The 2021 playoffs seem like ages ago, but that was actually the first time Trae Young made the postseason, and it’s been the deepest run he’s had thus far. The Hawks did a great job in adding perimeter defense going into the 2022-23 season in Dejounte Murray, but since then, they’ve lost John Collins and a plethora of players, replacing them with virtually nothing. Patty Mills and Wesley Matthews were great role players in their primes, but it’s 2023, and they aren’t what they used to be.
Atlanta hopes to claw itself out of being a perennial Play-In team for the foreseeable future, but it’ll take more than the roster they currently have. Quin Snyder became the head coach in February, so we’ll see how he’ll get this team together in his first full season.
Washington Wizards: Forget this season, tank for next year
I applaud the Wizards for finally deciding it was time to get rid of Bradley Beal and tank. Sure, it was long overdue, but Washington has plenty of young pieces to build around or build value for: Jordan Poole, Bilal Coulibaly, Deni Avdija, and more. Not to mention, Kyle Kuzma and Daniel Gafford are both going to have bigger roles from last season now that Beal and Kristaps Porzingis are gone.
I say all of these positives, but don’t be mistaken, this team has no expectations of any kind. Washington was sinking for years and they finally decided to jump ship at the last minute by selling their assets. For Poole, expect averages between 25 and 30 points. For the team, expect under 30 wins.
Orlando Magic: Continue developing the core
It seems like the Magic keep adding young talent year after year but always end up at the bottom. Will this season be a repeat? It’s hard to tell but nevertheless, they’re heading in the right direction. Orlando has so many young pieces: Paolo Banchero, Cole Anthony, Wendell Carter Jr., and Franz Wagner just to name a few. They drafted more guards in Anthony Black and Jett Howard, which was a little questionable, but it looks to be insurance if they ever decide to trade Cole Anthony, Jalen Suggs, and Markelle Fultz.
While Carter Jr. is certainly a great young talent, their backup center is either going to be Moritz Wagner or Goga Bitadze. It would’ve made sense to draft a big, so there’s a hole already. I don’t think anyone has any real expectation for this team to make any noise unless Banchero takes a major leap and the team starts playing mature, winning basketball. The plan is simple: continue to develop their players and then go from there.
Charlotte Hornets: Fix this mess!
The Hornets are a complete dumpster fire when you look at their offseason. Aside from their draft, they added Frank Ntilikina and… no one else. Kai Jones went on a social media run that can only make you worried for him after getting waived before the start of the season. It makes you wonder why he gets cut for putting out weird tweets, but Miles Bridges can come back and play for the team after being charged with a domestic violence case. He signed the $7.9 million qualifying offer in July but recently turned himself in after criminal summons were issued.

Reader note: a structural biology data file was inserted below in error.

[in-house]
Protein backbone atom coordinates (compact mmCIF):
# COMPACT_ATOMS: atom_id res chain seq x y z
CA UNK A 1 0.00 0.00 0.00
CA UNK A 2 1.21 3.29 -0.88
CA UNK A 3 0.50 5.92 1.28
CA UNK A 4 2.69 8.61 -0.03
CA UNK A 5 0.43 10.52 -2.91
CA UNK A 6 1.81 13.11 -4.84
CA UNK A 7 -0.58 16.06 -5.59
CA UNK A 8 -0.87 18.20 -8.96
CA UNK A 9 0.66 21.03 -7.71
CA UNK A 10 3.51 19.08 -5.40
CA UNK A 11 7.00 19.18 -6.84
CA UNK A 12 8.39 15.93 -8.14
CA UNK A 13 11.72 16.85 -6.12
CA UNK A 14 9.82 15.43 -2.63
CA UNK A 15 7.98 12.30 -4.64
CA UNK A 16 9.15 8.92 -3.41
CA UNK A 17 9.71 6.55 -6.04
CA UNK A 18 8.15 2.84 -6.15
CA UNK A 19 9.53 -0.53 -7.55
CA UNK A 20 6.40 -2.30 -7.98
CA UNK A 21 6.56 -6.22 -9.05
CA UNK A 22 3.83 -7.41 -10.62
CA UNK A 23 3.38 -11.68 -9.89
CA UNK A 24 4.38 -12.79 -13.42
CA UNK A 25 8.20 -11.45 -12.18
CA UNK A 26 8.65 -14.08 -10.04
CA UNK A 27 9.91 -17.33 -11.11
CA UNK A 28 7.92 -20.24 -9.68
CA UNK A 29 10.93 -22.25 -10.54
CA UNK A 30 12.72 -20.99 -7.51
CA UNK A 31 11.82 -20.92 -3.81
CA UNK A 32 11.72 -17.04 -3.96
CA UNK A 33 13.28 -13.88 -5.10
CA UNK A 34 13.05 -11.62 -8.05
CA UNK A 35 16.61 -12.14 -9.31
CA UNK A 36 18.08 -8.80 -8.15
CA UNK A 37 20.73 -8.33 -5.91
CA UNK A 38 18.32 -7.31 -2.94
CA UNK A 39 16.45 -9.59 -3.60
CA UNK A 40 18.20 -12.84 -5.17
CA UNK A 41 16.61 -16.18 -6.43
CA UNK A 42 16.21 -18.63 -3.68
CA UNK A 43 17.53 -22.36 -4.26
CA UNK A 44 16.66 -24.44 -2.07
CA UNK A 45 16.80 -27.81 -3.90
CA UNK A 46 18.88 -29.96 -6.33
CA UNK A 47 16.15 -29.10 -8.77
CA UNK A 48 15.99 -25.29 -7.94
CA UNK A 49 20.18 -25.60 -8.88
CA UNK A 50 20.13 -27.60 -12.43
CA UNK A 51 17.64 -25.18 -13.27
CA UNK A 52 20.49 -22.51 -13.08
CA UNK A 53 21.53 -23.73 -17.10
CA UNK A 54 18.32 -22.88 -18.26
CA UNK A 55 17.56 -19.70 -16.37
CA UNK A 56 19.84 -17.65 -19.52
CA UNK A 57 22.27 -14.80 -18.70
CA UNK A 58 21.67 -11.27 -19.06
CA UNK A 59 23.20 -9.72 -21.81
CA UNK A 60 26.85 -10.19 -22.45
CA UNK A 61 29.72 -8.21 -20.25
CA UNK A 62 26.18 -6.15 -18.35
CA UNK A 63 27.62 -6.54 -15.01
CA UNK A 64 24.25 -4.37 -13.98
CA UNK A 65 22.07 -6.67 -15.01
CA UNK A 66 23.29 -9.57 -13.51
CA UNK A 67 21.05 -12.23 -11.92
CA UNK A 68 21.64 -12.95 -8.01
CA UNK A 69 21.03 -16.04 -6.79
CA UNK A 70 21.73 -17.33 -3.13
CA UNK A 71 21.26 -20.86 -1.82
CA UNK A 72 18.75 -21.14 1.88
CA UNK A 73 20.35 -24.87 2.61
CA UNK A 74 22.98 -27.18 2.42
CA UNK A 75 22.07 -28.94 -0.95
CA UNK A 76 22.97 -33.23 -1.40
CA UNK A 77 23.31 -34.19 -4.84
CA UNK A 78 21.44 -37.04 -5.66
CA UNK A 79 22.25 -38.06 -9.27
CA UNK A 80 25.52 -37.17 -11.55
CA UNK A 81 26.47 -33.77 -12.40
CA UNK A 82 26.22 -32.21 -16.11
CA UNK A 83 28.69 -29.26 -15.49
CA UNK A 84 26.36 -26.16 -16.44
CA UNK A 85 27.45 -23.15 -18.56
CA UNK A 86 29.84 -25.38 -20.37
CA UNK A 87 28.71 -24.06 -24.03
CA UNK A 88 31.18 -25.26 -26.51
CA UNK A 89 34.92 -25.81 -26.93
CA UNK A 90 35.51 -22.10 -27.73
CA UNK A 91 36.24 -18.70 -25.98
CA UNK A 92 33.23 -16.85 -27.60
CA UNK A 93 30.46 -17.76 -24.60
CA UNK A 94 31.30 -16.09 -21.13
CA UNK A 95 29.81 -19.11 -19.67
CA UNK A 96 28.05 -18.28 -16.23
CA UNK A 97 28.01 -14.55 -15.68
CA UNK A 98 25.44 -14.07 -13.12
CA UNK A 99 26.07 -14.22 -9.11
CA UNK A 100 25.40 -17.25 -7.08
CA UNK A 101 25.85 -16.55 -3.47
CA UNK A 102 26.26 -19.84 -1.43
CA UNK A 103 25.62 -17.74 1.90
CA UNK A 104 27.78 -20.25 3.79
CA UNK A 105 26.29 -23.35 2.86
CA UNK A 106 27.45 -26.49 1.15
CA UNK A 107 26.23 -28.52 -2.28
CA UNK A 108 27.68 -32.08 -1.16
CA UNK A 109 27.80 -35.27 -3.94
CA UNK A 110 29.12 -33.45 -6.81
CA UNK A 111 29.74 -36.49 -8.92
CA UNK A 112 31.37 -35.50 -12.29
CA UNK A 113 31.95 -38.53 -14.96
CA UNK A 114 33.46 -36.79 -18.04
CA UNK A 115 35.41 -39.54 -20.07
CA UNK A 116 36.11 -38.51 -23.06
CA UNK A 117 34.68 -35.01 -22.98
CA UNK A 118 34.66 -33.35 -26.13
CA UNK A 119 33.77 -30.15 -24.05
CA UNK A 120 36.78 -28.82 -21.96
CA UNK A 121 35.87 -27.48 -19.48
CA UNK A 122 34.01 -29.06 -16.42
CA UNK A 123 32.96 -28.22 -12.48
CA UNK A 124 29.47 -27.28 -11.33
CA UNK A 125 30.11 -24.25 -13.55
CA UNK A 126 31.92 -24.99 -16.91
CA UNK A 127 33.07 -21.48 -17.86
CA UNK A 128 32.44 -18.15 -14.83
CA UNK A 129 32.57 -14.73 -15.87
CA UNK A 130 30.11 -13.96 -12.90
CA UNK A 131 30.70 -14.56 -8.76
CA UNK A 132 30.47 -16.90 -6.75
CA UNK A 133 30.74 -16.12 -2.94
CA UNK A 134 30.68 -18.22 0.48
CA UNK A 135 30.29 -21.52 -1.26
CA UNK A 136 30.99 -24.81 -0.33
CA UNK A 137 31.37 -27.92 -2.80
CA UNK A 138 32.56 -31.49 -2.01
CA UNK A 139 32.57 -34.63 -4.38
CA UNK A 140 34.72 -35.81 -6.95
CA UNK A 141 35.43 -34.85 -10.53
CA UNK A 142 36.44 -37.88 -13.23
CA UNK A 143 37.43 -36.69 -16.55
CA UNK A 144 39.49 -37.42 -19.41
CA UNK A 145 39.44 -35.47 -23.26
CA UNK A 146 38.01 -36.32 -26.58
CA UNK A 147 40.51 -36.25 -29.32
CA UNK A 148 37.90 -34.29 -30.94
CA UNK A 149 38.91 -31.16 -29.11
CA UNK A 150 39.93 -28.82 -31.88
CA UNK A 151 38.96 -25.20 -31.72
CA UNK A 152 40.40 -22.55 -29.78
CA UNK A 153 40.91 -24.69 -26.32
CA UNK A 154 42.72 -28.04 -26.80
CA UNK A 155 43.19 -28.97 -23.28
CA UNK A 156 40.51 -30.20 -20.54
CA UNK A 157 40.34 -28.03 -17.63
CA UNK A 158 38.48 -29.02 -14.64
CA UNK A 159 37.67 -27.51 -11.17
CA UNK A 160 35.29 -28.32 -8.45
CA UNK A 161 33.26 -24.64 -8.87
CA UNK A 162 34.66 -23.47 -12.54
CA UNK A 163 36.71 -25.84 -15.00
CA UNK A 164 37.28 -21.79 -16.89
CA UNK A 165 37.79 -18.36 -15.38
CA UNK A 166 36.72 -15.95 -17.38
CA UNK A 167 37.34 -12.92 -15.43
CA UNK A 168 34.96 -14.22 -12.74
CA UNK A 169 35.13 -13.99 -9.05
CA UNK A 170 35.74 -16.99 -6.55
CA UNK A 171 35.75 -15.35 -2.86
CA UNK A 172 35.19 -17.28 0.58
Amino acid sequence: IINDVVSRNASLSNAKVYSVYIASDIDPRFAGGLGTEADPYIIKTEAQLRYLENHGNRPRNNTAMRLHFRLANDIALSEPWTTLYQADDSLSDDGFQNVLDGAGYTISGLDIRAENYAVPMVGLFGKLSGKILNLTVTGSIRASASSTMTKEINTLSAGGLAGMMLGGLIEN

I feel sorry for LaMelo Ball, who has to witness this mess unfold around him while playing on a roster with virtually no talent. Sure, Gordon Hayward is a nice piece, and Brandon Miller and Nick Smith Jr. could work well, but that’s IF they live up to expectations. Hayward has no business being on a rebuilding team and will likely be traded at some point. Hornets fans, the season might be over before it starts.
Denver Nuggets: After a crazy offseason, can they run it back?
Don’t let Denver’s championship distract you from the fact that the organization did NOT have a good offseason. They lost their most valuable players off of the bench in Bruce Brown, Jeff Green, and Thomas Bryant, while failing to replace their productivity. Of course, this is the team that just won the whole thing, so they’re obviously going to be one of the favorites to run it back. It might be a tougher challenge than expected, however. The West is only getting better, with teams like the Suns, Lakers, and Warriors within an arm’s reach.
Nikola Jokic looks to continue his routine dominance of 30-point triple-doubles, with Jamal Murray having proven he can be a second option on a championship team. As for the rest of the roster, there are ups and downs. Michael Porter Jr., Aaron Gordon, and Kentavious Caldwell-Pope round out the lineup, all being phenomenal role players. However, the bench is looking really dry, with their sixth man being a toss-up between Reggie Jackson and Christian Braun.
Minnesota Timberwolves: KAT’s last season in Minnesota?
There were rumors all offseason of Karl-Anthony Towns getting traded, but he remains on the team as of now. If you look at their roster, Minnesota shouldn’t be this mediocre. They have a rising superstar in Anthony Edwards, plus two dominant bigs in KAT and Rudy Gobert. They have a great veteran guard in Mike Conley and replaced their only significant loss in Taurean Prince with Shake Milton. So, what’s the deal?
The problem is that the offense is pretty lackluster with two centers in the starting lineup. Their defensive rating last year was good for tenth in the NBA at 113.1, but their offensive rating was 23rd at 113.3. Ant continues to grow into who we thought he would be, but this team lacks any pure shooters. They’ll need to make some changes, because if they can’t improve their spacing, KAT might be on his way out.
Oklahoma City Thunder: Chet is finally here, with a talented young core
Chet Holmgren, the second overall pick in the 2022 NBA Draft, is finally making his NBA debut after missing his first season due to injury. Coming out of Gonzaga, he had comparisons ranging from Kristaps Porzingis to Kevin Durant. There’s no doubt the expectations are high, and being paired with a talent like Shai Gilgeous-Alexander will only make things easier for him.